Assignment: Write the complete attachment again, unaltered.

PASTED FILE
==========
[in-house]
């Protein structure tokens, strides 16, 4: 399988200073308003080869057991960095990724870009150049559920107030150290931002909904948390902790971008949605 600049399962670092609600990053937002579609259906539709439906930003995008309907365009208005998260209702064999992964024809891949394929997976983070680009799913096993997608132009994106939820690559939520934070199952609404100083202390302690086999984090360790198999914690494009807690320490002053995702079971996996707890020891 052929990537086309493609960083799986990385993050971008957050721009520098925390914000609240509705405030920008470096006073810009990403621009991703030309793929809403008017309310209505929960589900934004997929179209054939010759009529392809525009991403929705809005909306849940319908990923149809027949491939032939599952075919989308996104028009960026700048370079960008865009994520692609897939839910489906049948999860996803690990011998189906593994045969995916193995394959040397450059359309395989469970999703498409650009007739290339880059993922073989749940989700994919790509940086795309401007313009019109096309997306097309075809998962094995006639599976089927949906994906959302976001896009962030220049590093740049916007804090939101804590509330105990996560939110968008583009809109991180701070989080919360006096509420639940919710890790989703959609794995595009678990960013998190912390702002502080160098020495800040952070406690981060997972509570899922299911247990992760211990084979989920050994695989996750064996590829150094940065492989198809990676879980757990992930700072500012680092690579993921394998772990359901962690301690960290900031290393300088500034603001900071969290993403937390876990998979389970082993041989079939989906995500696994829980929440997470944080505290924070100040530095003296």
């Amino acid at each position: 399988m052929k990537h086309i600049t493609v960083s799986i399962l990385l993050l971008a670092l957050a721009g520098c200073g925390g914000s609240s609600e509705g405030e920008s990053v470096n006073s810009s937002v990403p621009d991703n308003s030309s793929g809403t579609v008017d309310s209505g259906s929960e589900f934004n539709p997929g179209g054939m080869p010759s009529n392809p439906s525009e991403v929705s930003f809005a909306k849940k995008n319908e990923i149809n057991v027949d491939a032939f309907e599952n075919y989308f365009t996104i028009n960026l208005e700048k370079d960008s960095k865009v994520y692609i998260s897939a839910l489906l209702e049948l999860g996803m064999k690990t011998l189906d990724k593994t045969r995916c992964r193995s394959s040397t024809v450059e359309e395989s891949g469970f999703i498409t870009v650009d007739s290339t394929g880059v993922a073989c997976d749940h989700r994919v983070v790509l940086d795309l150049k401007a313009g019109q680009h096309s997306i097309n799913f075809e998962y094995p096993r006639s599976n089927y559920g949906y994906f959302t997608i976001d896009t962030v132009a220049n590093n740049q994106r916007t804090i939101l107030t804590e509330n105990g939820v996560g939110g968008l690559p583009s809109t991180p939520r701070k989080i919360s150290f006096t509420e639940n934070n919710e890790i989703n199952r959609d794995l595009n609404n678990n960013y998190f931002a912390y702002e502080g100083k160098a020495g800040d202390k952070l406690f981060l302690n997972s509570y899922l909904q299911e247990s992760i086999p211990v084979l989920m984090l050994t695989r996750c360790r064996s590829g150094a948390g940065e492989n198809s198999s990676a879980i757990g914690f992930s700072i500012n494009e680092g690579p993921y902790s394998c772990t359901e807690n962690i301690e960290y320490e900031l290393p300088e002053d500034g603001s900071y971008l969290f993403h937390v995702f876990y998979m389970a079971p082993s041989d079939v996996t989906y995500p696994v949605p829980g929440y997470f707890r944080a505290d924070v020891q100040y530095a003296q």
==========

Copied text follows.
[in-house]
């Protein structure tokens, strides 16, 4: 399988200073308003080869057991960095990724870009150049559920107030150290931002909904948390902790971008949605 600049399962670092609600990053937002579609259906539709439906930003995008309907365009208005998260209702064999992964024809891949394929997976983070680009799913096993997608132009994106939820690559939520934070199952609404100083202390302690086999984090360790198999914690494009807690320490002053995702079971996996707890020891 052929990537086309493609960083799986990385993050971008957050721009520098925390914000609240509705405030920008470096006073810009990403621009991703030309793929809403008017309310209505929960589900934004997929179209054939010759009529392809525009991403929705809005909306849940319908990923149809027949491939032939599952075919989308996104028009960026700048370079960008865009994520692609897939839910489906049948999860996803690990011998189906593994045969995916193995394959040397450059359309395989469970999703498409650009007739290339880059993922073989749940989700994919790509940086795309401007313009019109096309997306097309075809998962094995006639599976089927949906994906959302976001896009962030220049590093740049916007804090939101804590509330105990996560939110968008583009809109991180701070989080919360006096509420639940919710890790989703959609794995595009678990960013998190912390702002502080160098020495800040952070406690981060997972509570899922299911247990992760211990084979989920050994695989996750064996590829150094940065492989198809990676879980757990992930700072500012680092690579993921394998772990359901962690301690960290900031290393300088500034603001900071969290993403937390876990998979389970082993041989079939989906995500696994829980929440997470944080505290924070100040530095003296």
């Amino acid at each position: 399988m052929k990537h086309i600049t493609v960083s799986i399962l990385l993050l971008a670092l957050a721009g520098c200073g925390g914000s609240s609600e509705g405030e920008s990053v470096n006073s810009s937002v990403p621009d991703n308003s030309s793929g809403t579609v008017d309310s209505g259906s929960e589900f934004n539709p997929g179209g054939m080869p010759s009529n392809p439906s525009e991403v929705s930003f809005a909306k849940k995008n319908e990923i149809n057991v027949d491939a032939f309907e599952n075919y989308f365009t996104i028009n960026l208005e700048k370079d960008s960095k865009v994520y692609i998260s897939a839910l489906l209702e049948l999860g996803m064999k690990t011998l189906d990724k593994t045969r995916c992964r193995s394959s040397t024809v450059e359309e395989s891949g469970f999703i498409t870009v650009d007739s290339t394929g880059v993922a073989c997976d749940h989700r994919v983070v790509l940086d795309l150049k401007a313009g019109q680009h096309s997306i097309n799913f075809e998962y094995p096993r006639s599976n089927y559920g949906y994906f959302t997608i976001d896009t962030v132009a220049n590093n740049q994106r916007t804090i939101l107030t804590e509330n105990g939820v996560g939110g968008l690559p583009s809109t991180p939520r701070k989080i919360s150290f006096t509420e639940n934070n919710e890790i989703n199952r959609d794995l595009n609404n678990n960013y998190f931002a912390y702002e502080g100083k160098a020495g800040d202390k952070l406690f981060l302690n997972s509570y899922l909904q299911e247990s992760i086999p211990v084979l989920m984090l050994t695989r996750c360790r064996s590829g150094a948390g940065e492989n198809s198999s990676a879980i757990g914690f992930s700072i500012n494009e680092g690579p993921y902790s394998c772990t359901e807690n962690i301690e960290y320490e900031l290393p300088e002053d500034g603001s900071y971008l969290f993403h937390v995702f876990y998979m389970a079971p082993s041989d079939v996996t989906y995500p696994v949605p829980g929440y997470f707890r944080a505290d924070v020891q100040y530095a003296q």